THE BLOG

How Online Money Transfers May Be Exploiting the UK's Immigrants

03/02/2014 12:35 GMT | Updated 02/04/2014 10:59 BST

The issue of immigration has been a keenly contested one in British media and politics for years, and whether you believe immigration steals jobs out from under British citizens or acts as a booster shot for our flagging economy, the fact of the matter is that we increasingly live in a multicultural and multinational society.

Many foreign arrivals to the UK will be looking to earn enough money to send home to their families still struggling in their homeland. As Channel 4's much lauded/criticised Benefits Street demonstrated, many groups of newly arrived immigrants (in this case Romanians) fail to find the work they so desperately seek, creating the image of the destitute immigrant that some media outlets use as a means of promoting their anti-immigration views.

However, for those who do manage to find work, sending remittances to their families will be a top priority come payday, and the quickest and easiest means of doing so will be through one of the popular money transfer operators (MTOs) like Western Union and MoneyGram.

Don't for a moment think that the remittances being sent out of the UK are small potatoes, though. Recent statistics released by the World Bank suggest somewhere in the region of $23 billion is sent out of the UK as remittances annually, with India's economy receiving a staggering $70 billion in remittances from the global Indian population in 2012. It's not surprising then that the average cost of UK remittances currently stands at 8.40 per cent, the highest since 2009. Although statistics on remittances are hard to estimate due to so much money moving through informal channels, it's clear enough that remittances are big business for banks and MTOs.

It's therefore important for customers to be aware that various MTOs charge vastly different rates for the exact same service. For instance, moving £120 from the UK to India may cost a mere £2.90 through one provider and £10 through another. Customers should be aware that charges are hugely inconsistent, and those who are sending a portion of their wages to their families every month could stand to lose out on hundreds of pounds over the course of a year.

The Office of National Statistics recently released statistics and an infographic regarding the changing face of UK immigration over the past 50 years. This report makes it clear that South Asia and Eastern Europe are the main sources of the UK's immigrant population, and thus the bulk of the UK's remittance market. Therefore we've analysed the costs of transferring £120 from the UK to India, Poland, Pakistan, Bangladesh, Bulgaria and Romania over the course of a year through two of the UK's biggest MTOs: Western Union and MoneyGram.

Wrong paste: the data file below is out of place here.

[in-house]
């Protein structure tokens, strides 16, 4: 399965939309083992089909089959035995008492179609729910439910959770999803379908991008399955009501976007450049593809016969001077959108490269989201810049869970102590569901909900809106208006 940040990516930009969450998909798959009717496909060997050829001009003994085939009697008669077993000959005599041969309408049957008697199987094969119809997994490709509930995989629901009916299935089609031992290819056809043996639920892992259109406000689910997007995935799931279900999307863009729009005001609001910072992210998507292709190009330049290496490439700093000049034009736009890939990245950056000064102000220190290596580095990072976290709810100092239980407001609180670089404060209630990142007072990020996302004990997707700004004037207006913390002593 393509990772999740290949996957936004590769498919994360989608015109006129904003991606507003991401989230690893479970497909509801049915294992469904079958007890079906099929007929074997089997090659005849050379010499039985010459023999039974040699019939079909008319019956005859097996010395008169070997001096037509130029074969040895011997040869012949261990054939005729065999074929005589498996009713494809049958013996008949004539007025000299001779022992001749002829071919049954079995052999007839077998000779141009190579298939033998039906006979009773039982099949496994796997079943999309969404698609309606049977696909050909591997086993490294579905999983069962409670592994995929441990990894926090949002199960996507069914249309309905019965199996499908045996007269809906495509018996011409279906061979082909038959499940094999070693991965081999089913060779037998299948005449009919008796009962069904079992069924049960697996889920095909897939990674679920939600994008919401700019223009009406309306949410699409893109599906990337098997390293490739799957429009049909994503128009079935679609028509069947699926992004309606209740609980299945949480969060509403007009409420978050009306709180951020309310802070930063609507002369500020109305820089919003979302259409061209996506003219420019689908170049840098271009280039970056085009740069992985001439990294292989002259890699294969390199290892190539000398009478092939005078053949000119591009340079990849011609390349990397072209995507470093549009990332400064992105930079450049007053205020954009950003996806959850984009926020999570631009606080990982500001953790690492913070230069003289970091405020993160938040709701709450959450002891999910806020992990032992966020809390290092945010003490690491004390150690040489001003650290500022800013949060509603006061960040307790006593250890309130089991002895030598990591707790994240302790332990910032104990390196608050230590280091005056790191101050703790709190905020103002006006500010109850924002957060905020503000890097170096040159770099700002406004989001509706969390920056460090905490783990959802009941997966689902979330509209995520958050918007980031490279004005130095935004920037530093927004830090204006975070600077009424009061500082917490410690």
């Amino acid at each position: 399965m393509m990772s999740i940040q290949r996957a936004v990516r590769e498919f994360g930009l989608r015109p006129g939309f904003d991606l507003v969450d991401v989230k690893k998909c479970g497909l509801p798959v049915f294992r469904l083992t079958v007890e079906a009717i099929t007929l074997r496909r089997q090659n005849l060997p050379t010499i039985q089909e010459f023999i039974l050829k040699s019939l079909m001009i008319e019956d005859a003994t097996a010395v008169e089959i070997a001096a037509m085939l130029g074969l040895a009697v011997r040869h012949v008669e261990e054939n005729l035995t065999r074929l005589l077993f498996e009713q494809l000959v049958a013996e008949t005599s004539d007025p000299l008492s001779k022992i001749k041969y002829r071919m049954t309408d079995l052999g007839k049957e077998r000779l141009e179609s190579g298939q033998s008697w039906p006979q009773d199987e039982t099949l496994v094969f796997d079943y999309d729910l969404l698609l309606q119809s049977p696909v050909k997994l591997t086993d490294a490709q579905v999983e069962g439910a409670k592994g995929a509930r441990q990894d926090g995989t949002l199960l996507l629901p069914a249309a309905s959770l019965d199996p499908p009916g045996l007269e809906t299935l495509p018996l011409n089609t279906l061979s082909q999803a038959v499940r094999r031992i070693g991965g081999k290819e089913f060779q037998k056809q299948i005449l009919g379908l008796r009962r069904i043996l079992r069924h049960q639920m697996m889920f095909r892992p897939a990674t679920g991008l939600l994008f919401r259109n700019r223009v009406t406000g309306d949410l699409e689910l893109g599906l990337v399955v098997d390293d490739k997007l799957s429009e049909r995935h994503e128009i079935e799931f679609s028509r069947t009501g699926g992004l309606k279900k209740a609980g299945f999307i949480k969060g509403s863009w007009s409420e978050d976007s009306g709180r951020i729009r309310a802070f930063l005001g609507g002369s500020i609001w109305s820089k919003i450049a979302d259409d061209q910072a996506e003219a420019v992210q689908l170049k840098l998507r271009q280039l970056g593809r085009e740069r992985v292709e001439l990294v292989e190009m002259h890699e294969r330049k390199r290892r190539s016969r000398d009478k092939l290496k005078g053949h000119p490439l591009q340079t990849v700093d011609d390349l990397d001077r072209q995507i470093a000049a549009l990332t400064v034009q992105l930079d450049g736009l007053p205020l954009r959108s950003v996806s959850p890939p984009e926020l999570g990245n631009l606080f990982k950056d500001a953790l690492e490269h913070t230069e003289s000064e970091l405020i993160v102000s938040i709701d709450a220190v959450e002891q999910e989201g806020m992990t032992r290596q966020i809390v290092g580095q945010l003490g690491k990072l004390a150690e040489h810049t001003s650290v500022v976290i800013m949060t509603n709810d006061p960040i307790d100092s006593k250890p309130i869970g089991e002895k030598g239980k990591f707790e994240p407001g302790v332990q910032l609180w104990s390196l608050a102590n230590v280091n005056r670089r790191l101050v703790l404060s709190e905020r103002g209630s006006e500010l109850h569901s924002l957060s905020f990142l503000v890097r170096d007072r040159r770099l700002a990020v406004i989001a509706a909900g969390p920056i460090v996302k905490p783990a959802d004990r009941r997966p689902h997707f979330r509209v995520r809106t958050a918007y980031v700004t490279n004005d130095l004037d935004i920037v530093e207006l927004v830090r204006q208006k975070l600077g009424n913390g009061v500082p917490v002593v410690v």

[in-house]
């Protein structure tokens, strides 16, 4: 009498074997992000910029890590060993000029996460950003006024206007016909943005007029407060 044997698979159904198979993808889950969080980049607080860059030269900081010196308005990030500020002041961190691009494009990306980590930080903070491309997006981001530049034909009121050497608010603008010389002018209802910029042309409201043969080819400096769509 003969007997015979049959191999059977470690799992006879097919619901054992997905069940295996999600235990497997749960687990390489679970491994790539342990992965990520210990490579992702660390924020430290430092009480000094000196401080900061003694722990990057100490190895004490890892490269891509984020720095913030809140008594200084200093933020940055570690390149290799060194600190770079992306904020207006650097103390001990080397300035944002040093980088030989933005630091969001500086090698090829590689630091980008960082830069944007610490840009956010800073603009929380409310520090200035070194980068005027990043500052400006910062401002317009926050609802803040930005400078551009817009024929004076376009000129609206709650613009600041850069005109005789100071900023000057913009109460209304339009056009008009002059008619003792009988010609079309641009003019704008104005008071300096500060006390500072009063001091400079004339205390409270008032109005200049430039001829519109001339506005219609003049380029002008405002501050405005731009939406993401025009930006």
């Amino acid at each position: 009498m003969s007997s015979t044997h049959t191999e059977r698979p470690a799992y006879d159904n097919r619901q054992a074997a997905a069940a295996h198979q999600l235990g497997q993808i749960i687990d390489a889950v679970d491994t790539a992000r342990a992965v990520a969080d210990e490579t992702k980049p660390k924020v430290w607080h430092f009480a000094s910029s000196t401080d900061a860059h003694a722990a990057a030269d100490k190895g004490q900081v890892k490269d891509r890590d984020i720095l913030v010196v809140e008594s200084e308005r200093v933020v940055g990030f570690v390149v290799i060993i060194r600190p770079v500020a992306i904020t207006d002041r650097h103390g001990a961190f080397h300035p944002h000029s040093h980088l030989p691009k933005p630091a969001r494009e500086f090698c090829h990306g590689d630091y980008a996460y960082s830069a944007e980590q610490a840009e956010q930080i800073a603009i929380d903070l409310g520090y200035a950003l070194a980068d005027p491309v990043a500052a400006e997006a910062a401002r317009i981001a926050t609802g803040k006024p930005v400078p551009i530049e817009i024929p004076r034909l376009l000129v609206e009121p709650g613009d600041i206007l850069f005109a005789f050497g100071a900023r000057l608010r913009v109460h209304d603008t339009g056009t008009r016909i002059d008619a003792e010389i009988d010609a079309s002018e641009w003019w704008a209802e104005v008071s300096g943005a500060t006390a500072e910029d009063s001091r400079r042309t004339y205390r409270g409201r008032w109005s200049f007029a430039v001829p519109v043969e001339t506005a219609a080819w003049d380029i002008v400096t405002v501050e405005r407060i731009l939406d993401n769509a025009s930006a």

CountryProviderCost to Transfer £120% CostAnnual CostMoney Saved Annually
IndiaWesternUnion£2.902.4£34.80£85.08
MoneyGram£9.998.4£119.88
PolandWesternUnion£9.908.3£118.80
MoneyGram£8.507.1£102£16.80
PakistanWesternUnion£4.904.1£58.80£61.08
MoneyGram£9.998.4£119.88
BangladeshWesternUnion£5.904.9£70.80£49.08
MoneyGram£9.998.4£119.88
BulgariaWesternUnion£19.6016.3£235.20
MoneyGram£9.998.4£119.88£115.32
RomaniaWesternUnion£12.9010.8£154.80
MoneyGram£9.908.3£118.80£36

Data collected January 2014 from westernunion.co.uk & moneygram.com

2014-01-31-WichOffshore_Money_Transfer.png

Research conducted by WhichOffshore, January 2014

MoneyGram's charges consistently float just under the £10 mark for transfers to both Eastern Europe and South Asia, whilst Western Union will charge only £2.90 for a transfer to India but a huge £19.60 to Bulgaria.

Reaching out to a Western Union representative regarding the discrepancy in pricing structure, we were told that, because of the large volume of online transactions to India, Pakistan and Bangladesh, they offer discount rates on their transactions. In other words, Western Union sees the value of remittances to South Asian countries as a more lucrative endeavour than Eastern European business.

By choosing the wrong MTO, immigrants looking to send monthly remittances could lose out on large sums over the course of a year, with Bulgarians potentially £115.32 out of pocket.

Mumbai-born Farhad Divecha has been in the UK for ten years, and still regularly sends money back to his parents in India:

"There's definitely a huge market for Indian remittances in the UK, particularly those that have only been in the UK for a short time. I transfer money from my UK account to my Indian account to finance my business, and so I don't pay these kind of charges. But this isn't really an option for most Indians in the UK. Opening up a non-residential account in India is like pulling teeth, and if you need to transfer money regularly and quickly it's simply not a realistic option".

Michael Brinksman, Content Editor at offshore financial resource WhichOffshore suggests that:

"These fees can hit people hard, particularly those in the low-income bracket. Consumers need to be aware that money transfer charges aren't simply based on exchange rates and standardised fees. Money transfer operators have business models aimed at making the most out of the global remittance market. Don't simply use an MTO based on the fact that it is a recognised name.

"Although fees can be drastically lower for transfers that take several days rather than several minutes, the recipients of these remittances are often in a state where waiting a few days is not a viable option. There's a wealth of information available online, be sure to shop around or else you could end up hundreds of pounds out of pocket."